Related feature:: Carrier Confidential: Regence IT Builds for the Future
I&T: One of your most significant innovations within Regence IT was to create the Architecture and Engineering organization. What was the driver behind that?
Vail: Three years ago I had an "aha!" moment during a project operations committee meeting while listening to a timeline for what we were going to do when. There was a four-month requirements gathering phase, a four-month testing phase and somewhere in between those was a two-week design step, and there was a three-day holiday in the middle of it. We did a lot of requirements gathering, and then we just ran off to build things because nobody had any patience for design. We ended up doing a great deal of rework and longer testing cycles than we should have. Out of that came the A&E organization.
I&T: You have called your architecture and design people your "greatest strategic asset." Why do you concentrate those people in one organization?
Vail: To make sure that we are applying our architecture and design experience in a consistent fashion, and also to make sure that we have a central point to take what we learn there to influence the other parts of our organization in a consistent fashion.
I&T: How do you develop technology architects and engineers within your organization?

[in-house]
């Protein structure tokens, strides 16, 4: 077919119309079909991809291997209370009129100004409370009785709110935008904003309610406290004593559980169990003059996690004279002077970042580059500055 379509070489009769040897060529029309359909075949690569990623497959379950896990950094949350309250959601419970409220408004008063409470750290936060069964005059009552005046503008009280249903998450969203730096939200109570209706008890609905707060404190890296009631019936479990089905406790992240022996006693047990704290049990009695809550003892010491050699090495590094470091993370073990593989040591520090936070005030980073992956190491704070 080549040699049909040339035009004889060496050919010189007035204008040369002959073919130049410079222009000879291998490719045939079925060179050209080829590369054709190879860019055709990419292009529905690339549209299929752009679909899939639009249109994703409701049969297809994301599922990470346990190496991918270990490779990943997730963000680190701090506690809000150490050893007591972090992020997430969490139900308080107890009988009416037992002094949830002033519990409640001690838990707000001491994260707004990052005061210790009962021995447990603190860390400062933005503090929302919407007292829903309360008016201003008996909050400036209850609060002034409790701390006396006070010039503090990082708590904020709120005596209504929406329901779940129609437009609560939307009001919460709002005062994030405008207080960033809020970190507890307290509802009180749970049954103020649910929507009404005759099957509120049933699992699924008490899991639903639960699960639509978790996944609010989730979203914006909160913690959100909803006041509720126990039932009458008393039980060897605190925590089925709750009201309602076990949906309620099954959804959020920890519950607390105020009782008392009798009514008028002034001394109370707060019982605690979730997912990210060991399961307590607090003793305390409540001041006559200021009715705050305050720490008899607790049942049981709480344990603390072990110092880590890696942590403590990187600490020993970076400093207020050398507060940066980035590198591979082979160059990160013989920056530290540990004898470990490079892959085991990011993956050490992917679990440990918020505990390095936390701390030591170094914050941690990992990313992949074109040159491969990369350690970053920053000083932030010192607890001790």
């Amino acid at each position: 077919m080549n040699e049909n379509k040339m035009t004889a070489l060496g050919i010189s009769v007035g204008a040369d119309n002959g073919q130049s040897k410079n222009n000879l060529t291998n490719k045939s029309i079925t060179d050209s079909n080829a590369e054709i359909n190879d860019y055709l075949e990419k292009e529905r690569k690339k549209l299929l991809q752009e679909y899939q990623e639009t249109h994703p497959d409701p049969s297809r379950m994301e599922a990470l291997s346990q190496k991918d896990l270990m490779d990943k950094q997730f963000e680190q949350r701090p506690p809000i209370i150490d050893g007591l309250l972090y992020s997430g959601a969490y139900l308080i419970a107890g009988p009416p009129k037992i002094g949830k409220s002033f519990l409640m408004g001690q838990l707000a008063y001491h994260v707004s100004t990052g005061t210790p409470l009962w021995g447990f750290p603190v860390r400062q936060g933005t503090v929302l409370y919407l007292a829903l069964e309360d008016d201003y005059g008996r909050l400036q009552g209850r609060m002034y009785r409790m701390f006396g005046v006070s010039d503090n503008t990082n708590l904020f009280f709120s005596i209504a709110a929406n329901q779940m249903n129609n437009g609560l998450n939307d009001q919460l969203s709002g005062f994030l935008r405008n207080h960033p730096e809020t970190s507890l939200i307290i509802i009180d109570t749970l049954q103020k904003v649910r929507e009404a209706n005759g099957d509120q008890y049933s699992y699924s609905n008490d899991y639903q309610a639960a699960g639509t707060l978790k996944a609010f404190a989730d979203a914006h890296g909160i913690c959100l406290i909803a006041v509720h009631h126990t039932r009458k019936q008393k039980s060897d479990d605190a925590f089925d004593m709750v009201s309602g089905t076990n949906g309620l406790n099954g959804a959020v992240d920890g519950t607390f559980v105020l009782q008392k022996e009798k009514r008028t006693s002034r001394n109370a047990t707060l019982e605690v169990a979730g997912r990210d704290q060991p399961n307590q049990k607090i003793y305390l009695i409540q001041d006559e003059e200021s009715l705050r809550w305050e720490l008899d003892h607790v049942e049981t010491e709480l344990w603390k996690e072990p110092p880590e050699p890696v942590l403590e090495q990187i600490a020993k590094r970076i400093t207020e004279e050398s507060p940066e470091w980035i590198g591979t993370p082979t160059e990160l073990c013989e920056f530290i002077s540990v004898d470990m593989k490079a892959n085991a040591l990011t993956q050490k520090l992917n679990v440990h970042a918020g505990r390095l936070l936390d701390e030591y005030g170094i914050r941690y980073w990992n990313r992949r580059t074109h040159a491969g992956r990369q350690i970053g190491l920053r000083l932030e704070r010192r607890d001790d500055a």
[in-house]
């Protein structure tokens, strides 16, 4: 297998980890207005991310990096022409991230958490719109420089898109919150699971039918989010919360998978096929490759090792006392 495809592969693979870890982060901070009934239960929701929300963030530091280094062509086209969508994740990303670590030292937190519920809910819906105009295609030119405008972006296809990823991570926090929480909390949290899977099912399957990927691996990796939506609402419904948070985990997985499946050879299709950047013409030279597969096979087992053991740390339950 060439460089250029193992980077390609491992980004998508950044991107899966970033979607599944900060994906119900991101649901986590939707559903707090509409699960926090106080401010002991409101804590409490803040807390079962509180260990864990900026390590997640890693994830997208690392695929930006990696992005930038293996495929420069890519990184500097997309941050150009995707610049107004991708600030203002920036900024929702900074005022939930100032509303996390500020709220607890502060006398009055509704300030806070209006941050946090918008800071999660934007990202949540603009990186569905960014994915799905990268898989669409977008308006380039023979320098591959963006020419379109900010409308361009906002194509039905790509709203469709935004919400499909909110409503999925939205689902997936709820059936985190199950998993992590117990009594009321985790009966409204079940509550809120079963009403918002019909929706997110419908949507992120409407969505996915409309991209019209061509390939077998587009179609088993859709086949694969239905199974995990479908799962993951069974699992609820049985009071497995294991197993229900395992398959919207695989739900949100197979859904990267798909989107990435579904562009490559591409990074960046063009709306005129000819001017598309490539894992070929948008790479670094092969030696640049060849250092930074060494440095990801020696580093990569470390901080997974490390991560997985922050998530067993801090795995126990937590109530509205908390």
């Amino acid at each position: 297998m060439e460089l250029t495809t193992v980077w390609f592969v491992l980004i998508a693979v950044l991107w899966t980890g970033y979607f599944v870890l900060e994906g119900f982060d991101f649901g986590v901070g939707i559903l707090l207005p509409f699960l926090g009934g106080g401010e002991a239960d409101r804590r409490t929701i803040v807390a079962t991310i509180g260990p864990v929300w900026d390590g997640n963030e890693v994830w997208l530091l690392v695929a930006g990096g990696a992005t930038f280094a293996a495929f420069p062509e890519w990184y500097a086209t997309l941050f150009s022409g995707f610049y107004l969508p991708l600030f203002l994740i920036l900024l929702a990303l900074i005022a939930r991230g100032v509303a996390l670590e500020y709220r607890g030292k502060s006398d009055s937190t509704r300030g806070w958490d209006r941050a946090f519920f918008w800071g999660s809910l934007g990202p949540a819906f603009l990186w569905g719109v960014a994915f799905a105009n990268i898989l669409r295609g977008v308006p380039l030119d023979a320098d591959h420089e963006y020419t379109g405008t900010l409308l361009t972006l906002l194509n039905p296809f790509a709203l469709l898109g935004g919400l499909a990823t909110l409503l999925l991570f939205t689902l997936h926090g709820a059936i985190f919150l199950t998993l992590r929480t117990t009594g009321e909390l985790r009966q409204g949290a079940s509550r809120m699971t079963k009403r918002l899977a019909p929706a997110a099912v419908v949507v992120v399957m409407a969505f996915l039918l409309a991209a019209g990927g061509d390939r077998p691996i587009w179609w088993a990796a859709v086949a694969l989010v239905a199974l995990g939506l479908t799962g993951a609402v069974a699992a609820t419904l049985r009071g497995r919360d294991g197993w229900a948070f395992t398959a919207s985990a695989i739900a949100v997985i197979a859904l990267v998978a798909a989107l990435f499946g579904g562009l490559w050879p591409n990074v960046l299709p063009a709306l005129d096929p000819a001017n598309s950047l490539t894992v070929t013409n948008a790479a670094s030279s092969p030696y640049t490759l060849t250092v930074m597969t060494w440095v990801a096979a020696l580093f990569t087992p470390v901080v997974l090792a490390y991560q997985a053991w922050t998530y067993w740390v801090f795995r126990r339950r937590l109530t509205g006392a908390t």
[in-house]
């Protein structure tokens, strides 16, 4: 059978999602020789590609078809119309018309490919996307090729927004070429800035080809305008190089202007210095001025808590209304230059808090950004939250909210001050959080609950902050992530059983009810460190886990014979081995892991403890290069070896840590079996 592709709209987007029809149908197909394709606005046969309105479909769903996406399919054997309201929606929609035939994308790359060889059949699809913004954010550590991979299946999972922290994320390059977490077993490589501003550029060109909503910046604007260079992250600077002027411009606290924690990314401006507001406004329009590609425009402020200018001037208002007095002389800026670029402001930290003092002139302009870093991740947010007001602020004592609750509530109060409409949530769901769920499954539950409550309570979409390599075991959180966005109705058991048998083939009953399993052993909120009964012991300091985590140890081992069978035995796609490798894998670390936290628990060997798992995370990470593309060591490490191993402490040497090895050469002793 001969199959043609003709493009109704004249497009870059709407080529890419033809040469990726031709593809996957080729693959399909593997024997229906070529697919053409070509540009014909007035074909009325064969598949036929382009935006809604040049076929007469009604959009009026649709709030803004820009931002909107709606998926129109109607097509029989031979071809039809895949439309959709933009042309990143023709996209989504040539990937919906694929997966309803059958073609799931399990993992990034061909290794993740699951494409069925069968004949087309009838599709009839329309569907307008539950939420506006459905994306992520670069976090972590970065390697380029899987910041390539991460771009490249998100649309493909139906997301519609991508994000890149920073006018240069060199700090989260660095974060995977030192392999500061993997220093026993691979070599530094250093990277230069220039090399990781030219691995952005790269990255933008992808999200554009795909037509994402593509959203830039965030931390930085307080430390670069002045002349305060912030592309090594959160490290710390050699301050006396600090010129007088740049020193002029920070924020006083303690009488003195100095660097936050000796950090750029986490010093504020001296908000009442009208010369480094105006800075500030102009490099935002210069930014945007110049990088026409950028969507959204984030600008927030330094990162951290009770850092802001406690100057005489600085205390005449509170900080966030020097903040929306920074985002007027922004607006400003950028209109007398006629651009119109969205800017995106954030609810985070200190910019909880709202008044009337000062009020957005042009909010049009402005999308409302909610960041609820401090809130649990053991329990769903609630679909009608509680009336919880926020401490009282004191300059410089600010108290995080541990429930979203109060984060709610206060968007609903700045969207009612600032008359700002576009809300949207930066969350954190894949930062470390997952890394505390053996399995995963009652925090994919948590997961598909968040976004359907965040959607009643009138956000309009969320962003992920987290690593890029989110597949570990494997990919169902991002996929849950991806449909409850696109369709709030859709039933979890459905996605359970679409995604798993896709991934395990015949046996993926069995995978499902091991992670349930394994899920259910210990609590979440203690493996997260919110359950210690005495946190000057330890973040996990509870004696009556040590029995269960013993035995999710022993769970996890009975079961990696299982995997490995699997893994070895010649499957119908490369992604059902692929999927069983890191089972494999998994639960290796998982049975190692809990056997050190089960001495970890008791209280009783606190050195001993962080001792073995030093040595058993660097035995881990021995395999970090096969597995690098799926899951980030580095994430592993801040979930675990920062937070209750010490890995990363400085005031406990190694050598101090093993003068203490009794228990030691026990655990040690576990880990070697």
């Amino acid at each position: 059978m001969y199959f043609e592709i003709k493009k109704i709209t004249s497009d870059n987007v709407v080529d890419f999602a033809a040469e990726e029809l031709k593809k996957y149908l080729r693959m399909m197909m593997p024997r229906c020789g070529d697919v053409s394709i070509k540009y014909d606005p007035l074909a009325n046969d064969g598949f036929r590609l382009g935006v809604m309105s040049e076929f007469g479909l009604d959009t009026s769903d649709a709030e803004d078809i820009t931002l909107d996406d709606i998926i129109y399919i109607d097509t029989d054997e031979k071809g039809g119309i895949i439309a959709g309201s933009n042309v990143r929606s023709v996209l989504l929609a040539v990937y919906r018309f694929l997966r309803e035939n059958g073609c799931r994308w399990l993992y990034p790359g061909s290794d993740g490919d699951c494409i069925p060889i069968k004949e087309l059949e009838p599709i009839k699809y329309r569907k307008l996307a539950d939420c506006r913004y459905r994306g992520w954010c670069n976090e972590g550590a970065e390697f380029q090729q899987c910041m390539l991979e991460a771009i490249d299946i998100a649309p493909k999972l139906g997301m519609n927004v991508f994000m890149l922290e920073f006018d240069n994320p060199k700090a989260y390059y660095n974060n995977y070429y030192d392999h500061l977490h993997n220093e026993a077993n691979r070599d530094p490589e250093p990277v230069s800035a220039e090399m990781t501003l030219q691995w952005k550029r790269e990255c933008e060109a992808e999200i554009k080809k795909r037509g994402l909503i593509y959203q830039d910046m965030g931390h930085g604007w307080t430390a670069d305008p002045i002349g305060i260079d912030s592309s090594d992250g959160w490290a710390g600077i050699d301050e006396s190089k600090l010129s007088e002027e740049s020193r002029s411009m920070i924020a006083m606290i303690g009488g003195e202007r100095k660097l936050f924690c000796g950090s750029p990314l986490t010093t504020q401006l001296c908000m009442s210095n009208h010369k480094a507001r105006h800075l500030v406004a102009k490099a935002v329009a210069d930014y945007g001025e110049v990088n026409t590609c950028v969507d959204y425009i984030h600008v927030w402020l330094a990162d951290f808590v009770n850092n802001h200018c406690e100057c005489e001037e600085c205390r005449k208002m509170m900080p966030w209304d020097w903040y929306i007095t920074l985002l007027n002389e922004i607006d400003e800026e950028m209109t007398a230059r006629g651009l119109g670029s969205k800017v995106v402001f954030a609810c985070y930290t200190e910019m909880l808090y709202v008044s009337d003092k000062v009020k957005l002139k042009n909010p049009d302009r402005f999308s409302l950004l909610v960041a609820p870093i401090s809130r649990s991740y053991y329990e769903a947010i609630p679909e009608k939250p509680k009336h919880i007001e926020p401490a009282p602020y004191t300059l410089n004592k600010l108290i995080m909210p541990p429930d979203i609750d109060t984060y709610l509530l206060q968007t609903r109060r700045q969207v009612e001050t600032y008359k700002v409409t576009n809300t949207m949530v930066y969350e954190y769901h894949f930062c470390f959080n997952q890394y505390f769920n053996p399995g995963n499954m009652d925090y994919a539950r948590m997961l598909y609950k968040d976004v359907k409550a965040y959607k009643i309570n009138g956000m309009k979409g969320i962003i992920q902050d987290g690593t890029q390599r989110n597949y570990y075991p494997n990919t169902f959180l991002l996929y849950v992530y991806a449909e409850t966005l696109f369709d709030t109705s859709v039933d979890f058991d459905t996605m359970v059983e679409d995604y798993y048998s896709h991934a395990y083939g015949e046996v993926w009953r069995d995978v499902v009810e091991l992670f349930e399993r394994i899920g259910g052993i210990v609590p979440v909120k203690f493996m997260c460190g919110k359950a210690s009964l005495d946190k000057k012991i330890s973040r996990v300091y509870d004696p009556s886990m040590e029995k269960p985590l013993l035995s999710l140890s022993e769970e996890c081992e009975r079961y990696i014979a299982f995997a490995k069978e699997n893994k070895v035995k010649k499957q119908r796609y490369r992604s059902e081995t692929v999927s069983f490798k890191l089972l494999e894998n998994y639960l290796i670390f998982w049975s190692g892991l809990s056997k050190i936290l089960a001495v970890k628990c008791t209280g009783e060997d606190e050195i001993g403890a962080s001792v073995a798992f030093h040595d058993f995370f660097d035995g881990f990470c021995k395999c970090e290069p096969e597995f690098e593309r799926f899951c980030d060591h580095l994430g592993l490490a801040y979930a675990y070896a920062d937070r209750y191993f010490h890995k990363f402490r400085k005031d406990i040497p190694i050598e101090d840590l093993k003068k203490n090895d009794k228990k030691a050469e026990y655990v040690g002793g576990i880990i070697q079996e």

Vail: It takes a long time to build good architects and solution engineers — since that's the point where we forge strategic alignment, they have to know the business. So we are very careful about hiring those folks, and we dedicate a lot of effort to grooming them.
I&T: Do you concentrate other skill sets in different areas of the technology organization?
Vail: Yes — for example, we pulled all of our Web developers together in a single organization to drive the use of agile development [methodologies]. The intent was to create a nexus of people who understood how agile works and then start flowing that out throughout the organization.
We have also done this with our testing organization, which [VP of QA and testing] Bob Goetz created from scratch. He has brought together between 30 and 40 people and has created testing methodologies and procedures for projects related to our CPSS initiative [Common Platform, Single System, in which Regence plans to move its 3 million-strong membership from multiple, state-oriented claims systems to a single platform]. We centralized this for the CPSS initiative, and every year we flow about 10 IT people into it to better understand what constitutes a good unit, integration or performance test, and after a year they go back to their divisions. The idea is that over a period of years, we will be positioned to be an organization that knows how to do test-driven design.
Anthony O'Donnell has covered technology in the insurance industry since 2000, when he joined the editorial staff of Insurance & Technology. As an editor and reporter for I&T and the InformationWeek Financial Services of TechWeb he has written on all areas of information ... View Full Bio